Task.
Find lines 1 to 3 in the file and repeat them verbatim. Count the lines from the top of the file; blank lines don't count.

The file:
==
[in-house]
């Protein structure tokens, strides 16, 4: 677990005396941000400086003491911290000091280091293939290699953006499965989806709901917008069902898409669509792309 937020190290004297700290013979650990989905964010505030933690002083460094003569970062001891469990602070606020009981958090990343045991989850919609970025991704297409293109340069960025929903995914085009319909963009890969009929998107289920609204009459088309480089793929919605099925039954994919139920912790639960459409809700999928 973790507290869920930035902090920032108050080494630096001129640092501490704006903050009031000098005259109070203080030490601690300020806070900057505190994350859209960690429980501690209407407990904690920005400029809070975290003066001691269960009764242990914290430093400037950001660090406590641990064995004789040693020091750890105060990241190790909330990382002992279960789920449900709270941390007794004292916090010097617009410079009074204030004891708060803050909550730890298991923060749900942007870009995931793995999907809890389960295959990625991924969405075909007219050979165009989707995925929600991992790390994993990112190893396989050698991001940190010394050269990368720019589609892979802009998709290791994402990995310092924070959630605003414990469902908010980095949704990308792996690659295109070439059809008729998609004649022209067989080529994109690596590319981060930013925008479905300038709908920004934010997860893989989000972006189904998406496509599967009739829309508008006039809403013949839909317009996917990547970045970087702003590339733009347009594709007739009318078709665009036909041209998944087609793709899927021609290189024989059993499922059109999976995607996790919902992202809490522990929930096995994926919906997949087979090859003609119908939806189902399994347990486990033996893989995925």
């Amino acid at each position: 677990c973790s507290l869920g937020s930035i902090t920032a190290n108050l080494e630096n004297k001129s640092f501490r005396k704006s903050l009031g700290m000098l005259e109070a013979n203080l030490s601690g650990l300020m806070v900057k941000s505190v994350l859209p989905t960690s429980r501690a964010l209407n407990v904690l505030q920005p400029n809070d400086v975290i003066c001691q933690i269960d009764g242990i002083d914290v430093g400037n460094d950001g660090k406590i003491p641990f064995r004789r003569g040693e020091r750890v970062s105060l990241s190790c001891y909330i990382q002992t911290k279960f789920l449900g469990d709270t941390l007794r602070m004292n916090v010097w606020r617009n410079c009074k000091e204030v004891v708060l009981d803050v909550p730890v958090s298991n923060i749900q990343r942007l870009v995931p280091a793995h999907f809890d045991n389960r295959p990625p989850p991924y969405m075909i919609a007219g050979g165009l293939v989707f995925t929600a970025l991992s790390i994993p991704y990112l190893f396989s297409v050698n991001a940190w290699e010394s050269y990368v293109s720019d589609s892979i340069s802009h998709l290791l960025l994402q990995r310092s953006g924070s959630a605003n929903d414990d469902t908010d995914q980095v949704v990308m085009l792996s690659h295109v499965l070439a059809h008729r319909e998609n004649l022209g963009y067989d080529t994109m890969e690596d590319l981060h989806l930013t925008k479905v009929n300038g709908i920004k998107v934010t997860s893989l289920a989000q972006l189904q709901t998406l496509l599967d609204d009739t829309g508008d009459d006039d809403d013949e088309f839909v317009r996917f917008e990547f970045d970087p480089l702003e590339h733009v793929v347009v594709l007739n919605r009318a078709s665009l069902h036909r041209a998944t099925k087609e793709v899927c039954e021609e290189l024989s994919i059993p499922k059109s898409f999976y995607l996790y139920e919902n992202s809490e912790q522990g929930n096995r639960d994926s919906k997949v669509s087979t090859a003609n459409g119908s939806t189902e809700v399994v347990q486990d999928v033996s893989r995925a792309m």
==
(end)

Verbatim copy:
[in-house]
């Protein structure tokens, strides 16, 4: 677990005396941000400086003491911290000091280091293939290699953006499965989806709901917008069902898409669509792309 937020190290004297700290013979650990989905964010505030933690002083460094003569970062001891469990602070606020009981958090990343045991989850919609970025991704297409293109340069960025929903995914085009319909963009890969009929998107289920609204009459088309480089793929919605099925039954994919139920912790639960459409809700999928 973790507290869920930035902090920032108050080494630096001129640092501490704006903050009031000098005259109070203080030490601690300020806070900057505190994350859209960690429980501690209407407990904690920005400029809070975290003066001691269960009764242990914290430093400037950001660090406590641990064995004789040693020091750890105060990241190790909330990382002992279960789920449900709270941390007794004292916090010097617009410079009074204030004891708060803050909550730890298991923060749900942007870009995931793995999907809890389960295959990625991924969405075909007219050979165009989707995925929600991992790390994993990112190893396989050698991001940190010394050269990368720019589609892979802009998709290791994402990995310092924070959630605003414990469902908010980095949704990308792996690659295109070439059809008729998609004649022209067989080529994109690596590319981060930013925008479905300038709908920004934010997860893989989000972006189904998406496509599967009739829309508008006039809403013949839909317009996917990547970045970087702003590339733009347009594709007739009318078709665009036909041209998944087609793709899927021609290189024989059993499922059109999976995607996790919902992202809490522990929930096995994926919906997949087979090859003609119908939806189902399994347990486990033996893989995925």
């Amino acid at each position: 677990c973790s507290l869920g937020s930035i902090t920032a190290n108050l080494e630096n004297k001129s640092f501490r005396k704006s903050l009031g700290m000098l005259e109070a013979n203080l030490s601690g650990l300020m806070v900057k941000s505190v994350l859209p989905t960690s429980r501690a964010l209407n407990v904690l505030q920005p400029n809070d400086v975290i003066c001691q933690i269960d009764g242990i002083d914290v430093g400037n460094d950001g660090k406590i003491p641990f064995r004789r003569g040693e020091r750890v970062s105060l990241s190790c001891y909330i990382q002992t911290k279960f789920l449900g469990d709270t941390l007794r602070m004292n916090v010097w606020r617009n410079c009074k000091e204030v004891v708060l009981d803050v909550p730890v958090s298991n923060i749900q990343r942007l870009v995931p280091a793995h999907f809890d045991n389960r295959p990625p989850p991924y969405m075909i919609a007219g050979g165009l293939v989707f995925t929600a970025l991992s790390i994993p991704y990112l190893f396989s297409v050698n991001a940190w290699e010394s050269y990368v293109s720019d589609s892979i340069s802009h998709l290791l960025l994402q990995r310092s953006g924070s959630a605003n929903d414990d469902t908010d995914q980095v949704v990308m085009l792996s690659h295109v499965l070439a059809h008729r319909e998609n004649l022209g963009y067989d080529t994109m890969e690596d590319l981060h989806l930013t925008k479905v009929n300038g709908i920004k998107v934010t997860s893989l289920a989000q972006l189904q709901t998406l496509l599967d609204d009739t829309g508008d009459d006039d809403d013949e088309f839909v317009r996917f917008e990547f970045d970087p480089l702003e590339h733009v793929v347009v594709l007739n919605r009318a078709s665009l069902h036909r041209a998944t099925k087609e793709v899927c039954e021609e290189l024989s994919i059993p499922k059109s898409f999976y995607l996790y139920e919902n992202s809490e912790q522990g929930n096995r639960d994926s919906k997949v669509s087979t090859a003609n459409g119908s939806t189902e809700v399994v347990q486990d999928v033996s893989r995925a792309m």